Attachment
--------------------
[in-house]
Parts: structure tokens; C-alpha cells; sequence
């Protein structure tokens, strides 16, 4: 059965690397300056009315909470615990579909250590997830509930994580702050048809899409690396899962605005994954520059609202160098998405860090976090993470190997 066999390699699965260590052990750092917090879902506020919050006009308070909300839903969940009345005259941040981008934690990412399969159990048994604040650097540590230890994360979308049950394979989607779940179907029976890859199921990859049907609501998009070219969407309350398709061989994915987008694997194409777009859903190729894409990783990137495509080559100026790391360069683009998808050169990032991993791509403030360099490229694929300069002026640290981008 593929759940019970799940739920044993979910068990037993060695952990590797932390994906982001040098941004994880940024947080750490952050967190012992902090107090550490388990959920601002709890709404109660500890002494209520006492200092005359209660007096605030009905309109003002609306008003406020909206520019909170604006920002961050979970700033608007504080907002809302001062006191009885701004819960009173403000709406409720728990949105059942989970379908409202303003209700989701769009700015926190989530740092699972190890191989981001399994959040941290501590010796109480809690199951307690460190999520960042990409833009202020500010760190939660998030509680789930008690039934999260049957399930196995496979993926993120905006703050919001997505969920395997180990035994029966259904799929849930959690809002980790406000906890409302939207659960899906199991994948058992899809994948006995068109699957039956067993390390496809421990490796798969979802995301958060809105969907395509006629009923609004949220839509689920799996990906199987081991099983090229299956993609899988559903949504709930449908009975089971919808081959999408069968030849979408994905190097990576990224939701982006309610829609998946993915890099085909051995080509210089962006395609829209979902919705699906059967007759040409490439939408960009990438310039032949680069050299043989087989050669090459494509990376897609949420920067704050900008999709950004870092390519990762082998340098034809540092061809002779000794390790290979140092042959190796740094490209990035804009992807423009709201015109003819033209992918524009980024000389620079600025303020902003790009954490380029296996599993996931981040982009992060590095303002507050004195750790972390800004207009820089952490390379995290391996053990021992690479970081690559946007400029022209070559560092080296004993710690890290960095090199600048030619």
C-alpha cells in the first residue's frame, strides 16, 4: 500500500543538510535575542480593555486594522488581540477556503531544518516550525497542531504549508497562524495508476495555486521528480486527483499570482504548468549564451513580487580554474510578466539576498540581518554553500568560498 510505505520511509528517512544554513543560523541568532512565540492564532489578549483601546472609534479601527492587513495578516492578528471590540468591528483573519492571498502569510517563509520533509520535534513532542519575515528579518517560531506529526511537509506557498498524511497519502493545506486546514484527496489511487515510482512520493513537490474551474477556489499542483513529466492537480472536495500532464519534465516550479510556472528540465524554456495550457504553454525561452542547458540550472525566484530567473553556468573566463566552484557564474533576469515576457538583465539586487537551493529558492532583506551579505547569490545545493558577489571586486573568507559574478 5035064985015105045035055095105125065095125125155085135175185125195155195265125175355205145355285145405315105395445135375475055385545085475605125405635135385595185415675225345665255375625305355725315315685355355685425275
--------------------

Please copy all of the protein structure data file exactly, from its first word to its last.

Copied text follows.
[in-house]
Parts: structure tokens; C-alpha cells; sequence
């Protein structure tokens, strides 16, 4: 059965690397300056009315909470615990579909250590997830509930994580702050048809899409690396899962605005994954520059609202160098998405860090976090993470190997 066999390699699965260590052990750092917090879902506020919050006009308070909300839903969940009345005259941040981008934690990412399969159990048994604040650097540590230890994360979308049950394979989607779940179907029976890859199921990859049907609501998009070219969407309350398709061989994915987008694997194409777009859903190729894409990783990137495509080559100026790391360069683009998808050169990032991993791509403030360099490229694929300069002026640290981008 593929759940019970799940739920044993979910068990037993060695952990590797932390994906982001040098941004994880940024947080750490952050967190012992902090107090550490388990959920601002709890709404109660500890002494209520006492200092005359209660007096605030009905309109003002609306008003406020909206520019909170604006920002961050979970700033608007504080907002809302001062006191009885701004819960009173403000709406409720728990949105059942989970379908409202303003209700989701769009700015926190989530740092699972190890191989981001399994959040941290501590010796109480809690199951307690460190999520960042990409833009202020500010760190939660998030509680789930008690039934999260049957399930196995496979993926993120905006703050919001997505969920395997180990035994029966259904799929849930959690809002980790406000906890409302939207659960899906199991994948058992899809994948006995068109699957039956067993390390496809421990490796798969979802995301958060809105969907395509006629009923609004949220839509689920799996990906199987081991099983090229299956993609899988559903949504709930449908009975089971919808081959999408069968030849979408994905190097990576990224939701982006309610829609998946993915890099085909051995080509210089962006395609829209979902919705699906059967007759040409490439939408960009990438310039032949680069050299043989087989050669090459494509990376897609949420920067704050900008999709950004870092390519990762082998340098034809540092061809002779000794390790290979140092042959190796740094490209990035804009992807423009709201015109003819033209992918524009980024000389620079600025303020902003790009954490380029296996599993996931981040982009992060590095303002507050004195750790972390800004207009820089952490390379995290391996053990021992690479970081690559946007400029022209070559560092080296004993710690890290960095090199600048030619």
C-alpha cells in the first residue's frame, strides 16, 4: 500500500543538510535575542480593555486594522488581540477556503531544518516550525497542531504549508497562524495508476495555486521528480486527483499570482504548468549564451513580487580554474510578466539576498540581518554553500568560498 510505505520511509528517512544554513543560523541568532512565540492564532489578549483601546472609534479601527492587513495578516492578528471590540468591528483573519492571498502569510517563509520533509520535534513532542519575515528579518517560531506529526511537509506557498498524511497519502493545506486546514484527496489511487515510482512520493513537490474551474477556489499542483513529466492537480472536495500532464519534465516550479510556472528540465524554456495550457504553454525561452542547458540550472525566484530567473553556468573566463566552484557564474533576469515576457538583465539586487537551493529558492532583506551579505547569490545545493558577489571586486573568507559574478 5035064985015105045035055095105125065095125125155085135175185125195155195265125175355205145355285145405315105395445135375475055385545085475605125405635135385595185415675225345665255375625305355725315315685355355685425275